February 2010 Issue
Jerman, 57, lives in Laurel in the Hocking Hills region. She has a son, Tobin, 31, and a daughter, Adria, 28.
HER CREATIVE COMPONENT:
“I’ve always been an artist,” she says, evidenced by her first (paying) gig painting pet portraits for neighbors when she was 10. Her talent led her to study art at Ohio University, and to a living selling her artwork on the road, where she met husband Tim, a glass artist, at an art show in 1980.
Three weeks after their wedding, Tim suffered a spinal cord injury that left him paralyzed.
Although Tim had limited use of his fingers, the couple built a successful business, Jerman Art Glass (jermanartglass.com
), over 23 years until Tim passed away in 2004. “We were artists together,” she says.
Known as flameworking or lampworking, Jerman’s specialty involves using a propane torch to melt rods of glass into clear borosilicate (a type of glass) at approximately 2,800 degrees. The result includes intricate undersea images encased in marbles, colorful bead jewelry and other glass pieces. Jerman also teaches glass-bead-making workshops at her studio, Liquid Light Center.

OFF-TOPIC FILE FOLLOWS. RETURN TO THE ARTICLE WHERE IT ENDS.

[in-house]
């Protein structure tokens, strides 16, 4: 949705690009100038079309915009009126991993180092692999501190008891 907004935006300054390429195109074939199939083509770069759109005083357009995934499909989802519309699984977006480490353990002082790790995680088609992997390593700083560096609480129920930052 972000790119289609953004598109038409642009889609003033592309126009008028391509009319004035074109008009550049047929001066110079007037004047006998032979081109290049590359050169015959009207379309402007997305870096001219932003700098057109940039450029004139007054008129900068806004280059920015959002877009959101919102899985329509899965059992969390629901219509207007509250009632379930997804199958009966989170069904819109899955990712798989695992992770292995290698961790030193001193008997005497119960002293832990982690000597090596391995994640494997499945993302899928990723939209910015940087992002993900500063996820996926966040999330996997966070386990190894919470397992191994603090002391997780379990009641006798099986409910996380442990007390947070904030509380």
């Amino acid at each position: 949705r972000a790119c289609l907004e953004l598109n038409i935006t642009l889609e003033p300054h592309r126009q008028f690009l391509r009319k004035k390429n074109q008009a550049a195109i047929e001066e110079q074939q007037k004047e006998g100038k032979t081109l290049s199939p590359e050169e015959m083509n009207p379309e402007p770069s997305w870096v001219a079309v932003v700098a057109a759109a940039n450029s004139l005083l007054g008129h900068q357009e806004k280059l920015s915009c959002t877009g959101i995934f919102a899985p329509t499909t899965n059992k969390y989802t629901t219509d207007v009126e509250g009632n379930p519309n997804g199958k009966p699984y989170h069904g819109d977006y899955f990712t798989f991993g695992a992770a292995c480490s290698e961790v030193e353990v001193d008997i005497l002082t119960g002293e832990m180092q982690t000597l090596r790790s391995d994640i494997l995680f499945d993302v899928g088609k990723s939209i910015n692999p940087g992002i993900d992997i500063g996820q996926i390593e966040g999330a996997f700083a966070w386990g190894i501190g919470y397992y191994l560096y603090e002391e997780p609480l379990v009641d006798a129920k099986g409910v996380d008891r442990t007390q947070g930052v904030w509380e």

HER NEXT CHAPTER:
Last year, Jerman enrolled in nursing school, a decision fueled in part by the slowing economy’s toll on art sales. “[Beyond art] the only other thing I know is how to take care of people,” she says. “Nursing school will guarantee that I will always be an artist.” And an Ohioan. “I love the Hocking Hills — the community, the landscape, the rocks, the hemlock trees. … I will never leave where I am.”